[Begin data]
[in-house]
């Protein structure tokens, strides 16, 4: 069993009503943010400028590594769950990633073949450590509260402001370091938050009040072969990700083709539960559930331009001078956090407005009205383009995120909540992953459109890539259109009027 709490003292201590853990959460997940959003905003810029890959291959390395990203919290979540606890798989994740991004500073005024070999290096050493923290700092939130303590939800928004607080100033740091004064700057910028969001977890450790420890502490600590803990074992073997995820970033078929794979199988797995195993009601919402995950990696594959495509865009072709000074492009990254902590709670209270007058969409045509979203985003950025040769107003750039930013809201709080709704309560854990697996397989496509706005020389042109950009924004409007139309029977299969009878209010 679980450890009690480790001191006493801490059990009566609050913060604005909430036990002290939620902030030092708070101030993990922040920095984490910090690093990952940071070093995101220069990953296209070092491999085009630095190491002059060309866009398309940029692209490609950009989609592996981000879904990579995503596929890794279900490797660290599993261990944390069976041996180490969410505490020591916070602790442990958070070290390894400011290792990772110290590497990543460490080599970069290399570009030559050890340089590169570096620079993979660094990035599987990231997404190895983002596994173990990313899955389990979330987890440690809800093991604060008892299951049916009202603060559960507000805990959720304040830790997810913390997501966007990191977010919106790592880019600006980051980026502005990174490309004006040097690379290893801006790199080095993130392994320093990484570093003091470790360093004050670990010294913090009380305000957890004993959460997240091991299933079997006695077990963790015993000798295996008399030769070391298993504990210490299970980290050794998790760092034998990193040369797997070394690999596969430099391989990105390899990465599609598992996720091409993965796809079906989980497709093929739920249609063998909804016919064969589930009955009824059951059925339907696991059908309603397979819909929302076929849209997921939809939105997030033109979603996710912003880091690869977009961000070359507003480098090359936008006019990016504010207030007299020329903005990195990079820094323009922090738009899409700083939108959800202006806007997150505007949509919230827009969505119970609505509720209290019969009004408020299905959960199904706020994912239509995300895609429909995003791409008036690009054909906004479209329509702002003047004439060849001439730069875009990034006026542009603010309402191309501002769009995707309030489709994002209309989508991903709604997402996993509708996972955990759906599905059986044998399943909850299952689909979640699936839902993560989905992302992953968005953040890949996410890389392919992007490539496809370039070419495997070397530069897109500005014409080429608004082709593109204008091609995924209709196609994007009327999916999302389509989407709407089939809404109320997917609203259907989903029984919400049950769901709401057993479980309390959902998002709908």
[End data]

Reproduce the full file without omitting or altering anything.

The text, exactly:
[in-house]
């Protein structure tokens, strides 16, 4: 069993009503943010400028590594769950990633073949450590509260402001370091938050009040072969990700083709539960559930331009001078956090407005009205383009995120909540992953459109890539259109009027 709490003292201590853990959460997940959003905003810029890959291959390395990203919290979540606890798989994740991004500073005024070999290096050493923290700092939130303590939800928004607080100033740091004064700057910028969001977890450790420890502490600590803990074992073997995820970033078929794979199988797995195993009601919402995950990696594959495509865009072709000074492009990254902590709670209270007058969409045509979203985003950025040769107003750039930013809201709080709704309560854990697996397989496509706005020389042109950009924004409007139309029977299969009878209010 679980450890009690480790001191006493801490059990009566609050913060604005909430036990002290939620902030030092708070101030993990922040920095984490910090690093990952940071070093995101220069990953296209070092491999085009630095190491002059060309866009398309940029692209490609950009989609592996981000879904990579995503596929890794279900490797660290599993261990944390069976041996180490969410505490020591916070602790442990958070070290390894400011290792990772110290590497990543460490080599970069290399570009030559050890340089590169570096620079993979660094990035599987990231997404190895983002596994173990990313899955389990979330987890440690809800093991604060008892299951049916009202603060559960507000805990959720304040830790997810913390997501966007990191977010919106790592880019600006980051980026502005990174490309004006040097690379290893801006790199080095993130392994320093990484570093003091470790360093004050670990010294913090009380305000957890004993959460997240091991299933079997006695077990963790015993000798295996008399030769070391298993504990210490299970980290050794998790760092034998990193040369797997070394690999596969430099391989990105390899990465599609598992996720091409993965796809079906989980497709093929739920249609063998909804016919064969589930009955009824059951059925339907696991059908309603397979819909929302076929849209997921939809939105997030033109979603996710912003880091690869977009961000070359507003480098090359936008006019990016504010207030007299020329903005990195990079820094323009922090738009899409700083939108959800202006806007997150505007949509919230827009969505119970609505509720209290019969009004408020299905959960199904706020994912239509995300895609429909995003791409008036690009054909906004479209329509702002003047004439060849001439730069875009990034006026542009603010309402191309501002769009995707309030489709994002209309989508991903709604997402996993509708996972955990759906599905059986044998399943909850299952689909979640699936839902993560989905992302992953968005953040890949996410890389392919992007490539496809370039070419495997070397530069897109500005014409080429608004082709593109204008091609995924209709196609994007009327999916999302389509989407709407089939809404109320997917609203259907989903029984919400049950769901709401057993479980309390959902998002709908």